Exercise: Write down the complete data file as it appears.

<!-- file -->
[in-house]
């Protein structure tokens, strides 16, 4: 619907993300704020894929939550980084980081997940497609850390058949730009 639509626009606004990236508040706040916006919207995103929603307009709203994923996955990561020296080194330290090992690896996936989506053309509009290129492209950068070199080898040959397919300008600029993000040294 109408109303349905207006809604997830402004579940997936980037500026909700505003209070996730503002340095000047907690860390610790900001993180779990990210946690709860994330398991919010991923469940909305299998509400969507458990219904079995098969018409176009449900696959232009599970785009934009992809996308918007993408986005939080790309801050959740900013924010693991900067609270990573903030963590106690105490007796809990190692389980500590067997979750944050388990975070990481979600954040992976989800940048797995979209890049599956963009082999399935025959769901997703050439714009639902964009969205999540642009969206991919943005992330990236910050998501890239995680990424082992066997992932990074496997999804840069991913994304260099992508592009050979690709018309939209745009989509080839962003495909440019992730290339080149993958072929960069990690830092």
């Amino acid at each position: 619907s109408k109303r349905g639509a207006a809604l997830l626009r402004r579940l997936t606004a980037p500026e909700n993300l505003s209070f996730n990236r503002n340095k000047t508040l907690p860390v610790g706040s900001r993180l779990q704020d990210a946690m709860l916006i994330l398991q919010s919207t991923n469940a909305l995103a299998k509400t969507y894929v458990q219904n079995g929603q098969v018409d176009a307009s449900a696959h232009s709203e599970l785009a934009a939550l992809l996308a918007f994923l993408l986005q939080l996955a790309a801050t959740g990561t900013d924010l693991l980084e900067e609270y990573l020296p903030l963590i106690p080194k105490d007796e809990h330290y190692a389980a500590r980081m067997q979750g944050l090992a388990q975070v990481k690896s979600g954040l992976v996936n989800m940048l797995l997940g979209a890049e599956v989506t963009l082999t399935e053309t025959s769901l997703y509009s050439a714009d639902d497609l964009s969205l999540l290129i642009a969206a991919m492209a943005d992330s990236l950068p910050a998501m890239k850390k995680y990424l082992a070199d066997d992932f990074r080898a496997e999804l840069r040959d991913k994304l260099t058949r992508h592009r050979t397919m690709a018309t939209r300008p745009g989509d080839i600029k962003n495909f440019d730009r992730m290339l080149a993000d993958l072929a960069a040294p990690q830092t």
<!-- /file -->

[in-house]
């Protein structure tokens, strides 16, 4: 619907993300704020894929939550980084980081997940497609850390058949730009 639509626009606004990236508040706040916006919207995103929603307009709203994923996955990561020296080194330290090992690896996936989506053309509009290129492209950068070199080898040959397919300008600029993000040294 109408109303349905207006809604997830402004579940997936980037500026909700505003209070996730503002340095000047907690860390610790900001993180779990990210946690709860994330398991919010991923469940909305299998509400969507458990219904079995098969018409176009449900696959232009599970785009934009992809996308918007993408986005939080790309801050959740900013924010693991900067609270990573903030963590106690105490007796809990190692389980500590067997979750944050388990975070990481979600954040992976989800940048797995979209890049599956963009082999399935025959769901997703050439714009639902964009969205999540642009969206991919943005992330990236910050998501890239995680990424082992066997992932990074496997999804840069991913994304260099992508592009050979690709018309939209745009989509080839962003495909440019992730290339080149993958072929960069990690830092």
């Amino acid at each position: 619907s109408k109303r349905g639509a207006a809604l997830l626009r402004r579940l997936t606004a980037p500026e909700n993300l505003s209070f996730n990236r503002n340095k000047t508040l907690p860390v610790g706040s900001r993180l779990q704020d990210a946690m709860l916006i994330l398991q919010s919207t991923n469940a909305l995103a299998k509400t969507y894929v458990q219904n079995g929603q098969v018409d176009a307009s449900a696959h232009s709203e599970l785009a934009a939550l992809l996308a918007f994923l993408l986005q939080l996955a790309a801050t959740g990561t900013d924010l693991l980084e900067e609270y990573l020296p903030l963590i106690p080194k105490d007796e809990h330290y190692a389980a500590r980081m067997q979750g944050l090992a388990q975070v990481k690896s979600g954040l992976v996936n989800m940048l797995l997940g979209a890049e599956v989506t963009l082999t399935e053309t025959s769901l997703y509009s050439a714009d639902d497609l964009s969205l999540l290129i642009a969206a991919m492209a943005d992330s990236l950068p910050a998501m890239k850390k995680y990424l082992a070199d066997d992932f990074r080898a496997e999804l840069r040959d991913k994304l260099t058949r992508h592009r050979t397919m690709a018309t939209r300008p745009g989509d080839i600029k962003n495909f440019d730009r992730m290339l080149a993000d993958l072929a960069a040294p990690q830092t």